Various standards from IEC, USDA, and NEMA are but a sampling of the codes governing washdown requirements for equipment in the meat, poultry, dairy, cosmetic, and pharmaceutical industries. The standards spell out hygienic design of processing equipment. Surfaces, for example, must shed wetness and residue and can have no sharp corners where dirt and debris might hide. The standards call for materials that can withstand the scalding, high-pressure spraying of water and harsh chemical cleaners. Manufacturers come up with special product lines built to survive the relentless pursuit of clean. Here's a look at several new products.
Cleaning fluid drains readily through gaps between covers on this valve manifold from Bosch Rexroth. The company's Clean Line Series CL03, with a protection class rating of IP69K, has been packaged to reside outside a control cabinet. The valves can sit nearer the actuators than they would if they were in a cabinet, improving performance. Sanitary design harbors no dirt or grime—paramount to food and pharmaceuticals processing. Polyamide covers and bases resist corrosive cleaners. For more information, visit http://rbi.ims.ca/4395-520.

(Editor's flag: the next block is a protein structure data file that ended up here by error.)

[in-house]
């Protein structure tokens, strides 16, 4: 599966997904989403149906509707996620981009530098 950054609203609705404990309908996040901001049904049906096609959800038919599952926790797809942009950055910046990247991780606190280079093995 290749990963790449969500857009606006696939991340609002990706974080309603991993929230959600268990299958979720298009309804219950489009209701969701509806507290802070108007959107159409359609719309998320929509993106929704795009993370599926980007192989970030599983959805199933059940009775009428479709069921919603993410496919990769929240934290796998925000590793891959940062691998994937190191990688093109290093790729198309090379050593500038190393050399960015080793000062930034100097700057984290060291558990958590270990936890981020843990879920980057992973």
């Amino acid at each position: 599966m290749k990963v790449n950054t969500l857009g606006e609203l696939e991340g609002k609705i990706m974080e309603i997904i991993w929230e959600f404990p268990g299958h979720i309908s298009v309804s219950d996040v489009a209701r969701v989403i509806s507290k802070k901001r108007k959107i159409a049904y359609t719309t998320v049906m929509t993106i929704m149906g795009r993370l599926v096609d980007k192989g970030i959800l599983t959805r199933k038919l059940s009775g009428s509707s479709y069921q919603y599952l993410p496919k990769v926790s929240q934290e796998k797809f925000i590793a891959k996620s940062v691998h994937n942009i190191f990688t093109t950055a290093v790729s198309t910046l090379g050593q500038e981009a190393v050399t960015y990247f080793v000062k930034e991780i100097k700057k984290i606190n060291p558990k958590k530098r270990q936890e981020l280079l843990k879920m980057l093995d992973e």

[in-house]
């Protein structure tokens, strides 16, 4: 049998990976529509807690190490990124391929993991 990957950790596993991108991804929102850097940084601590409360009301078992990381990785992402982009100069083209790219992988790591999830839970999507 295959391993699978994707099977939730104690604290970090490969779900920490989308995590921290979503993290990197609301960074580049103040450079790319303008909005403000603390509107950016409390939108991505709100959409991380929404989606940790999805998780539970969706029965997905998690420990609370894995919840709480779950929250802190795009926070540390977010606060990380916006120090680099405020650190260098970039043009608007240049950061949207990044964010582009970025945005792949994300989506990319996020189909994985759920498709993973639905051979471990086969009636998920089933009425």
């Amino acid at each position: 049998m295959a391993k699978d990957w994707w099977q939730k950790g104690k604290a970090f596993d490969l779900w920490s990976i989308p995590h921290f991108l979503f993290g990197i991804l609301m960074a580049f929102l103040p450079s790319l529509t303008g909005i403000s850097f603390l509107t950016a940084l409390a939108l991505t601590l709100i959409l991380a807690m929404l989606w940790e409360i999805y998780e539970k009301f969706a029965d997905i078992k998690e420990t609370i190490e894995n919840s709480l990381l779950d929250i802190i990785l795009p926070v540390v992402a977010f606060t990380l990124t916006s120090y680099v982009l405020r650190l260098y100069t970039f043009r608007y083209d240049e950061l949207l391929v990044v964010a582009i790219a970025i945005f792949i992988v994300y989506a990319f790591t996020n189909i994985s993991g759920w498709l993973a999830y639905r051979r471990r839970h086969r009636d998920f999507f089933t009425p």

Everyday sensors fail to stand up to a regular hosing because moisture finds ingress past front covers or through connections around back. This IP69K-rated proximity sensor from Turck uses an o-ring and special potting to guard against such incursion, meanwhile relying on 316 stainless for the barrel, liquid crystal polymer for the front cap, and polypropylene for the end cap and LED cover, to resist harsh cleaning agents. To smooth things further, the maker engraves manufacturing info with a laser, making no cavities where germs can settle. For more information, visit http://rbi.ims.ca/4395-521.
Keeping washdown fluids out of a coupling is the aim of Boston Gear's Quick Connect system, which it sells on its QC 700 speed reducers. Those fluids can fret mating surfaces between the motor shaft and the coupling, making motor removal a chore. Fluids enter ordinary couplings through flange holes designed for tightening the coupling set screw. With its Quick Connect system, Boston Gear eliminates a set screw and, with that, a need for access through the flange. Instead, the coupling mates with milled flats on the shaft of the motor, eliminating a key and keyway there. The coupling is installed first on the reducer shaft with a traditional key. Then, the motor slides into the coupling and bolts along the perimeter of the joint to hold things in place. For more information, visit http://rbi.ims.ca/4395-522.